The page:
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PLoS Comput Biol. 2015 Oct 30;11(10):e1004519. doi: 10.1371/journal.pcbi.1004519. eCollection 2015 Oct.

Doubly Bayesian Analysis of Confidence in Perceptual Decision-Making.

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Gatsby Computational Neuroscience Unit, University College London, London, United Kingdom.
Department of Experimental Psychology, University of Oxford, Oxford, United Kingdom; Calleva Research Centre for Evolution and Human Sciences, Magdalen College, University of Oxford, Oxford, United Kingdom; Interacting Minds Centre, Aarhus University, Aarhus, Denmark.
Interacting Minds Centre, Aarhus University, Aarhus, Denmark; Institute of Cognitive Neuroscience, University College London, London, United Kingdom.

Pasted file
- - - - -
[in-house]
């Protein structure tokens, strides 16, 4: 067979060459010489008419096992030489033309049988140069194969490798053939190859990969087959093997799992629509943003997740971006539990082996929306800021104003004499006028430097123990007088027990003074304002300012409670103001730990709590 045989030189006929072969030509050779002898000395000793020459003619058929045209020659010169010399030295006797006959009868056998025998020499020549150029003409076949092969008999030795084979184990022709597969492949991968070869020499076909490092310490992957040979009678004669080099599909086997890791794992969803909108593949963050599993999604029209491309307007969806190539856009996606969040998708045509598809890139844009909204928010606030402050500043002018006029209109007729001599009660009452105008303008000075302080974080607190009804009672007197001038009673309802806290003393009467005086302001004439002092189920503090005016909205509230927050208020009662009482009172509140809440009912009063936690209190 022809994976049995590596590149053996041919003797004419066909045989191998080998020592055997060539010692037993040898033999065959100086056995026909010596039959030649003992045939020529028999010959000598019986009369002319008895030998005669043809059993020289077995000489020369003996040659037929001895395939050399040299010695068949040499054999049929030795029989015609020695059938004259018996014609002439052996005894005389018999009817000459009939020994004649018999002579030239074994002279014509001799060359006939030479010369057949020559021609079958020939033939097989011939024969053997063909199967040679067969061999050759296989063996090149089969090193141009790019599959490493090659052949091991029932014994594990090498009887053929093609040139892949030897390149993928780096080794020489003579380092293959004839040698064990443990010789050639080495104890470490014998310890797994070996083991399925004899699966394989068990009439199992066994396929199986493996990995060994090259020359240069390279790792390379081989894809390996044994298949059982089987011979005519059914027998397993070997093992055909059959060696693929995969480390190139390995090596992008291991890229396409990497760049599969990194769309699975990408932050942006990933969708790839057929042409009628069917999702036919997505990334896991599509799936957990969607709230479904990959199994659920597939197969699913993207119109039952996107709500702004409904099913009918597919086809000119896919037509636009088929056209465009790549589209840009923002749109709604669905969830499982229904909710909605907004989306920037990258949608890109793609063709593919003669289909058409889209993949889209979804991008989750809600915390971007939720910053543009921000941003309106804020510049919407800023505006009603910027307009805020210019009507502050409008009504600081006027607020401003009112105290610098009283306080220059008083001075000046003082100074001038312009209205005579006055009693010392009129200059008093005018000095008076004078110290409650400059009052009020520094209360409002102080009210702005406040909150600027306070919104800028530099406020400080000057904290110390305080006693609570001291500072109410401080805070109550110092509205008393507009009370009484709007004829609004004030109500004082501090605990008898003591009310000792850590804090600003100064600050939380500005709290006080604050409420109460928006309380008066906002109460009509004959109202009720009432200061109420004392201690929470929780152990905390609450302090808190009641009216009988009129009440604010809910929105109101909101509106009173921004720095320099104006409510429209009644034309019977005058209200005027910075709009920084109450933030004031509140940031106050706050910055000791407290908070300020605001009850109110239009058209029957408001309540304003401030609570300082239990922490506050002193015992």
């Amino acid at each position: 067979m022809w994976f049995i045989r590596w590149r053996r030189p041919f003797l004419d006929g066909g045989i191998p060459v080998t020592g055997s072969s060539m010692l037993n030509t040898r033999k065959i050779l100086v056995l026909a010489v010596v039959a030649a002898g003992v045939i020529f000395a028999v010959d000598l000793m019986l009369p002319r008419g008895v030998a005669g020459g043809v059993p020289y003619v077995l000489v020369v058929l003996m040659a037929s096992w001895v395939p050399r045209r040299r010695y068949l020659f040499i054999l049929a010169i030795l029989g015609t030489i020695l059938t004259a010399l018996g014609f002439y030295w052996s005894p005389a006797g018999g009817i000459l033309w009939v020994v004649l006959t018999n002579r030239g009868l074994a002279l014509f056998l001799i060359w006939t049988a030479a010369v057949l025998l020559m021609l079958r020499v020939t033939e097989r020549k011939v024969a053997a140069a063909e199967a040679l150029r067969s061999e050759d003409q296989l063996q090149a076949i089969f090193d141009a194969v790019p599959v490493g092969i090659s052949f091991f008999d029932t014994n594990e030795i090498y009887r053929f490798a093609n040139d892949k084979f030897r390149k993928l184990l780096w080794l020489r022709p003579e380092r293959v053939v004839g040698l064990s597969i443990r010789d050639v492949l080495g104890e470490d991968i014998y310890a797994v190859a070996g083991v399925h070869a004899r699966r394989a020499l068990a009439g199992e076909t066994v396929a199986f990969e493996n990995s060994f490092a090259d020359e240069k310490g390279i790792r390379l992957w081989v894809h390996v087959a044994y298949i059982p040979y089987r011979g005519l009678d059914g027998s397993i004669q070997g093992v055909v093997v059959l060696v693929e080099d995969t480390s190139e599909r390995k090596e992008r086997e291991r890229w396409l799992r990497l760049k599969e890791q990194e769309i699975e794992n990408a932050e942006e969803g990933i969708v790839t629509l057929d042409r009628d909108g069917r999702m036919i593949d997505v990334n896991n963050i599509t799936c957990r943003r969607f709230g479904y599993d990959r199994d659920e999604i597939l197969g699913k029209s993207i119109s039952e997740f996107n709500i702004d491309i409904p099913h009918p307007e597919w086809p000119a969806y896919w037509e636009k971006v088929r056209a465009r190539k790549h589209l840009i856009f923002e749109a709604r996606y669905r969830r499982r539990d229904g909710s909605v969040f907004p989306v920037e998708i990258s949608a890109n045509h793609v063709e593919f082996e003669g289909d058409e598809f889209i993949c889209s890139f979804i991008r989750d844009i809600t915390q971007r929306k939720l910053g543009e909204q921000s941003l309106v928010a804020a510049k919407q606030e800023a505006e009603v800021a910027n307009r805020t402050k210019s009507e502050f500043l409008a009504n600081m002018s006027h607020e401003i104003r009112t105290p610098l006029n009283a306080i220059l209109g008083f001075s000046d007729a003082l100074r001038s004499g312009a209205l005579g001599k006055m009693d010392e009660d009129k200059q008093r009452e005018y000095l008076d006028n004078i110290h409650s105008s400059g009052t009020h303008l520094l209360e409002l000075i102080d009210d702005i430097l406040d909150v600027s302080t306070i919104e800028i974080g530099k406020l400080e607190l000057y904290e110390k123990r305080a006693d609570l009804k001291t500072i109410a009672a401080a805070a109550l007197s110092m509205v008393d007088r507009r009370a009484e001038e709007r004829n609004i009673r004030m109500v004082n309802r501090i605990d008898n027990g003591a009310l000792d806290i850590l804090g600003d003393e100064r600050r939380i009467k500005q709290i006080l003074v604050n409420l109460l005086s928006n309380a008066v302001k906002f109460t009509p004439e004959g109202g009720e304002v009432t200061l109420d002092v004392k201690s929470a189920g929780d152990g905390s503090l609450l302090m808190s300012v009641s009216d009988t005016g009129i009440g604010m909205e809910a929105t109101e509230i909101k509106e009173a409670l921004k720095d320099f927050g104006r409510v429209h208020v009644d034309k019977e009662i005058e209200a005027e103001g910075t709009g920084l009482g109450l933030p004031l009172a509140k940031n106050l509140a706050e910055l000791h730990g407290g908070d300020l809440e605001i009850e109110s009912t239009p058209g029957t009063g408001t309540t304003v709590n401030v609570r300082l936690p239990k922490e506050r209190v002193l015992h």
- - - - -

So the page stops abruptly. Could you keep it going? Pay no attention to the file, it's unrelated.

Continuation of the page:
Humans stand out from other animals in that they are able to explicitly report on the reliability of their internal operations. This ability, which is known as metacognition, is typically studied by asking people to report their confidence in the correctness of some decision. However, the computations underlying confidence reports remain unclear. In this paper, we present a fully Bayesian method for directly comparing models of confidence. Using a visual two-interval forced-choice task, we tested whether confidence reports reflect heuristic computations (e.g. the magnitude of sensory data) or Bayes optimal ones (i.e. how likely a decision is to be correct given the sensory data). In a standard design in which subjects were first asked to make a decision, and only then gave their confidence, subjects were mostly Bayes optimal. In contrast, in a less-commonly used design in which subjects indicated their confidence and decision simultaneously, they were roughly equally likely to use the Bayes optimal strategy or to use a heuristic but suboptimal strategy. Our results suggest that, while people's confidence reports can reflect Bayes optimal computations, even a small unusual twist or additional element of complexity can prevent optimality.

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